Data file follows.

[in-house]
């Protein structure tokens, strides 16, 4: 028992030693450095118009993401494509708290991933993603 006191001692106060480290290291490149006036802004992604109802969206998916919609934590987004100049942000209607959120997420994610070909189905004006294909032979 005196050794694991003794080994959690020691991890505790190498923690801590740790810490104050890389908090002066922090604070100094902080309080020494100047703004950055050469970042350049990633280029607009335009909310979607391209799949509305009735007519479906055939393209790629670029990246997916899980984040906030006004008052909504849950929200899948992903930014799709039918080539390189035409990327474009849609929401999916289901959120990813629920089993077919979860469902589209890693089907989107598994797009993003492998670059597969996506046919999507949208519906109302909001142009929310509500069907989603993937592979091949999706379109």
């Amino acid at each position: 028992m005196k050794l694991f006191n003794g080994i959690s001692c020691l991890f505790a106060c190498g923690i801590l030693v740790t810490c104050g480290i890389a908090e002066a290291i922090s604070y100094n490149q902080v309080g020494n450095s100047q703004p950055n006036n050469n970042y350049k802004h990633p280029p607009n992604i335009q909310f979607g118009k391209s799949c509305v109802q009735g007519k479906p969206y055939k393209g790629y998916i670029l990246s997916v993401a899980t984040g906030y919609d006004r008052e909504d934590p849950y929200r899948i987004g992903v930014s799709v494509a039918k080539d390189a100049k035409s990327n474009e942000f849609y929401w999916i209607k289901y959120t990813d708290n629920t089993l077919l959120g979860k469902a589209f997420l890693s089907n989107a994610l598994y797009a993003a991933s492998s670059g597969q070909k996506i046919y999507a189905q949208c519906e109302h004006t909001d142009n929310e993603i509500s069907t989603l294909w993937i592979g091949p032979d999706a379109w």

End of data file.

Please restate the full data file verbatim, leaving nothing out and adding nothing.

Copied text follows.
[in-house]
């Protein structure tokens, strides 16, 4: 028992030693450095118009993401494509708290991933993603 006191001692106060480290290291490149006036802004992604109802969206998916919609934590987004100049942000209607959120997420994610070909189905004006294909032979 005196050794694991003794080994959690020691991890505790190498923690801590740790810490104050890389908090002066922090604070100094902080309080020494100047703004950055050469970042350049990633280029607009335009909310979607391209799949509305009735007519479906055939393209790629670029990246997916899980984040906030006004008052909504849950929200899948992903930014799709039918080539390189035409990327474009849609929401999916289901959120990813629920089993077919979860469902589209890693089907989107598994797009993003492998670059597969996506046919999507949208519906109302909001142009929310509500069907989603993937592979091949999706379109």
């Amino acid at each position: 028992m005196k050794l694991f006191n003794g080994i959690s001692c020691l991890f505790a106060c190498g923690i801590l030693v740790t810490c104050g480290i890389a908090e002066a290291i922090s604070y100094n490149q902080v309080g020494n450095s100047q703004p950055n006036n050469n970042y350049k802004h990633p280029p607009n992604i335009q909310f979607g118009k391209s799949c509305v109802q009735g007519k479906p969206y055939k393209g790629y998916i670029l990246s997916v993401a899980t984040g906030y919609d006004r008052e909504d934590p849950y929200r899948i987004g992903v930014s799709v494509a039918k080539d390189a100049k035409s990327n474009e942000f849609y929401w999916i209607k289901y959120t990813d708290n629920t089993l077919l959120g979860k469902a589209f997420l890693s089907n989107a994610l598994y797009a993003a991933s492998s670059g597969q070909k996506i046919y999507a189905q949208c519906e109302h004006t909001d142009n929310e993603i509500s069907t989603l294909w993937i592979g091949p032979d999706a379109w």